Tan said he was elated that the State government was channelling its efforts and funds for infrastructure development to boost rural tourism and congratulated them on the move to focus on rural tourism.

He said the state government efforts under the leadership of Chief Minister Tan Sri Musa Aman to develop infrastructure development in the state to help boost rural tourism with an additional allocation of RM15 million in the State budget for rural tourism would mean tourism development in the state is set to grow at the right trajectory.

"The focus on rural tourism is also timely as some popular spot are reaching saturation point with the number of tourist arrivals.

"To ensure their sustainability tourists need to be diverted to new attractions which are also needed to draw repeat visitors," he said.

Tan said with more and flights coming into Sabah, it would mean better connectivity internationally and potential for more tourists to come to the State.

"Batik Air from Indonesia came in a few days ago, next year Xiamen Air will also be connecting Sabah to China, running daily flights from Beijing to Kota Kinabalu.

"So again what the government has done in focusing on and promoting rural tourism is correct.

"Doing so will also take the tourist pressure off urban areas like Kota Kinabalu and making tourism sustainable and benefitting a broader range of the community."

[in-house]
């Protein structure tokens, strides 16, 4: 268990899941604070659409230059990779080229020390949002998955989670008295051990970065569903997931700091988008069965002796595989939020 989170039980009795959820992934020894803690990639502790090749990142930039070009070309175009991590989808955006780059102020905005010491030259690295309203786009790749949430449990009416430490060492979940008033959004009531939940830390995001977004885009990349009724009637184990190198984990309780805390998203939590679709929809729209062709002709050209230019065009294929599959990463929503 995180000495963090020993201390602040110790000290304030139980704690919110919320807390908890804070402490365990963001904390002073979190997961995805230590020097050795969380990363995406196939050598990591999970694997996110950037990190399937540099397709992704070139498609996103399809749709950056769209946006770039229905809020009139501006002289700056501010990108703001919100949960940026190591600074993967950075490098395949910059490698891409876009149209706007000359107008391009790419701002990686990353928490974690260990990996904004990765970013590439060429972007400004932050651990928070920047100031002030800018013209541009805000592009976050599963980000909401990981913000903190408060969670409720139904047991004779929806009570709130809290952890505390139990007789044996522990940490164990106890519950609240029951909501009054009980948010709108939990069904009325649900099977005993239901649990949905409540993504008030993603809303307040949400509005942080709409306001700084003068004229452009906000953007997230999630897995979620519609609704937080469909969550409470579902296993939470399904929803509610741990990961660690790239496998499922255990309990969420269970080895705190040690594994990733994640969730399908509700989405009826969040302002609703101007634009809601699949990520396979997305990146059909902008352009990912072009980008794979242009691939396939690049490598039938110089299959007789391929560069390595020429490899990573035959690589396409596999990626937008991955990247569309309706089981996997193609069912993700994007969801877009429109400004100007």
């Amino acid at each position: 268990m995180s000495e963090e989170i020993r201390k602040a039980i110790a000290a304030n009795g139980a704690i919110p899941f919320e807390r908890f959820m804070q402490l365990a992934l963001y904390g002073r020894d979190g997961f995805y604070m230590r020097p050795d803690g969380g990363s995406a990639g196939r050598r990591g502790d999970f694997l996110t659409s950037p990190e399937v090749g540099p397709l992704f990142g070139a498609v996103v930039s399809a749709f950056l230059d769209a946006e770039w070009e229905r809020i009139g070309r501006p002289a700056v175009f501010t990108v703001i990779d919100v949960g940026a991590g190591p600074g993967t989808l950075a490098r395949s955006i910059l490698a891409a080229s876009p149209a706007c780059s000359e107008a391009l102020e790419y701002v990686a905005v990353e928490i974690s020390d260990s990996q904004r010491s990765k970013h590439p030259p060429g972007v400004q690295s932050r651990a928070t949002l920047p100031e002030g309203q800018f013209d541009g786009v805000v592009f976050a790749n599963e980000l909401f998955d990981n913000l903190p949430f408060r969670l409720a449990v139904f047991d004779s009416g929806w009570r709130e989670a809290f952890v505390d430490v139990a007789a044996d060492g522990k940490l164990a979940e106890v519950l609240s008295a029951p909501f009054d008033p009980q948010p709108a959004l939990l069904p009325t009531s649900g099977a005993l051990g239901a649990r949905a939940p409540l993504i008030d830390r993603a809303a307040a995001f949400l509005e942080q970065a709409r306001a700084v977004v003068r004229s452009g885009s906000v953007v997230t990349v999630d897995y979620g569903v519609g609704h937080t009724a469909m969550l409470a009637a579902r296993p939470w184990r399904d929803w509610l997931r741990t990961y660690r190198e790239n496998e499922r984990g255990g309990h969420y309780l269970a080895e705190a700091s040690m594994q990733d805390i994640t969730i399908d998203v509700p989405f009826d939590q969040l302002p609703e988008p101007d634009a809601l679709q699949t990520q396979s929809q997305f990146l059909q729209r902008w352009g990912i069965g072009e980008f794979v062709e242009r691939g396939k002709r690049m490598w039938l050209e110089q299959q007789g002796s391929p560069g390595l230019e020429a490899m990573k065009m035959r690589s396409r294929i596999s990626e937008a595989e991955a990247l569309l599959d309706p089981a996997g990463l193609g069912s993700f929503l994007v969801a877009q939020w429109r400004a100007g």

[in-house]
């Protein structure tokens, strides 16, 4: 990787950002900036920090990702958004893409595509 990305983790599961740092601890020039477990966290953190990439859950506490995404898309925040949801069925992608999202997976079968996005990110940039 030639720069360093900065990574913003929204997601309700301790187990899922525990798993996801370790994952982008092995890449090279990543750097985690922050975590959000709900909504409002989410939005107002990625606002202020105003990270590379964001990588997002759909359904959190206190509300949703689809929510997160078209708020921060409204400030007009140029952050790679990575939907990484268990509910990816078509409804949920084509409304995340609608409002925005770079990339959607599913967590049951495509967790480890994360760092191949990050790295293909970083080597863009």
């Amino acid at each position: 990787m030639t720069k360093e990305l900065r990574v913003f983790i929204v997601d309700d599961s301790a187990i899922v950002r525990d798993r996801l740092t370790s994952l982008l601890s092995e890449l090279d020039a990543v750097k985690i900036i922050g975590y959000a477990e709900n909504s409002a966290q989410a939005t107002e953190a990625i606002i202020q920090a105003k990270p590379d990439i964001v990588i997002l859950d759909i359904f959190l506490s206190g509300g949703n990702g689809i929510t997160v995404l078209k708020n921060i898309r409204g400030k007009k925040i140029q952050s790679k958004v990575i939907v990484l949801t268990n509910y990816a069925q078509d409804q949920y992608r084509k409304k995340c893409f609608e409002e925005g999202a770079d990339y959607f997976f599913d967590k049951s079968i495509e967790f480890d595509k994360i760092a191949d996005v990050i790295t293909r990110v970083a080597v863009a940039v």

Tan said one of the important points to consider when talking about developing rural tourism in the State was internet accessibility where tourists want to stay connected.

"When you go to any country after you touch down, what is one of the first things you do normally?

You would switch on your smartphone and look for a wifi signal right?

"Gone are the days when people travel to a far away place to get away from it all and be by themselves.

"These days most people want to be connected to their business, family and friends. They want to post to social media, 'I am here now'.

On that note he said he was made to understand that the State has a budget on ICT.

"There is also a national budget on this matter. The federal government I was made to understand has also given the State quite a large sum for communications, power and so on. So I feel this can only be a good thing towards the development of better ICT facilities in the State."

On the types of rural tourism products in the State, Tan said rural tourism players must also think about always improving their product offerings and also the variety of their products offered.

"For example Kadamaian, Kota Belud I was made to understand had managed to establish more than 20 rural tourism products last year ranging from lung washing, adventure, culture, handicraft and education tourism in Kadamaian and this year it seems it has doubled to 40 rural tourism products already generating approximately RM500,000 from the 50,000 visitors (foreign and domestic).

"The RM500,000 was directly earned by the communities from the sales of tourism packages and others.